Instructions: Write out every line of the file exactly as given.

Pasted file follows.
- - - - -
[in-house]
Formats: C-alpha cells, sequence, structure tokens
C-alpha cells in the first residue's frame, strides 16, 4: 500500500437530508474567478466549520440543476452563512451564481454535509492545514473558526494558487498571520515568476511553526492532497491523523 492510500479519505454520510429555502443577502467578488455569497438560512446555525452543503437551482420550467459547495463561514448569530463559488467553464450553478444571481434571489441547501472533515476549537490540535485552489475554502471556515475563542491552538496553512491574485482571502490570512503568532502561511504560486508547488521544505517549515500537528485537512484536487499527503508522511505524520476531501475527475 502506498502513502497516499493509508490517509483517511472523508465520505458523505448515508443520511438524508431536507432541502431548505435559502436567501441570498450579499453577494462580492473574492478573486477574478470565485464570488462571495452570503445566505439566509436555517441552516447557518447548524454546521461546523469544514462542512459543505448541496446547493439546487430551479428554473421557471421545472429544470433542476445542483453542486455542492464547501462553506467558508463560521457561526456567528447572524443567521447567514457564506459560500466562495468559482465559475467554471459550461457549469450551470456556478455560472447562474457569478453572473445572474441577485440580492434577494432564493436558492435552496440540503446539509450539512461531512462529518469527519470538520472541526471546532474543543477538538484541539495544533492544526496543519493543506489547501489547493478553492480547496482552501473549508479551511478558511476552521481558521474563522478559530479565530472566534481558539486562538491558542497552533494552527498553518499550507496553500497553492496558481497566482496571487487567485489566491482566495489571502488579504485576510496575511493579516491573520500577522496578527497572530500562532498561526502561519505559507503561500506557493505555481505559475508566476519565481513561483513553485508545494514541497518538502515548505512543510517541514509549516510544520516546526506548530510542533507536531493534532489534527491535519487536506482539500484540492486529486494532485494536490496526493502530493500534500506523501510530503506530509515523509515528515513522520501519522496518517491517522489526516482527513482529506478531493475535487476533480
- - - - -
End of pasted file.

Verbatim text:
[in-house]
Formats: C-alpha cells, sequence, structure tokens
C-alpha cells in the first residue's frame, strides 16, 4: 500500500437530508474567478466549520440543476452563512451564481454535509492545514473558526494558487498571520515568476511553526492532497491523523 492510500479519505454520510429555502443577502467578488455569497438560512446555525452543503437551482420550467459547495463561514448569530463559488467553464450553478444571481434571489441547501472533515476549537490540535485552489475554502471556515475563542491552538496553512491574485482571502490570512503568532502561511504560486508547488521544505517549515500537528485537512484536487499527503508522511505524520476531501475527475 502506498502513502497516499493509508490517509483517511472523508465520505458523505448515508443520511438524508431536507432541502431548505435559502436567501441570498450579499453577494462580492473574492478573486477574478470565485464570488462571495452570503445566505439566509436555517441552516447557518447548524454546521461546523469544514462542512459543505448541496446547493439546487430551479428554473421557471421545472429544470433542476445542483453542486455542492464547501462553506467558508463560521457561526456567528447572524443567521447567514457564506459560500466562495468559482465559475467554471459550461457549469450551470456556478455560472447562474457569478453572473445572474441577485440580492434577494432564493436558492435552496440540503446539509450539512461531512462529518469527519470538520472541526471546532474543543477538538484541539495544533492544526496543519493543506489547501489547493478553492480547496482552501473549508479551511478558511476552521481558521474563522478559530479565530472566534481558539486562538491558542497552533494552527498553518499550507496553500497553492496558481497566482496571487487567485489566491482566495489571502488579504485576510496575511493579516491573520500577522496578527497572530500562532498561526502561519505559507503561500506557493505555481505559475508566476519565481513561483513553485508545494514541497518538502515548505512543510517541514509549516510544520516546526506548530510542533507536531493534532489534527491535519487536506482539500484540492486529486494532485494536490496526493502530493500534500506523501510530503506530509515523509515528515513522520501519522496518517491517522489526516482527513482529506478531493475535487476533480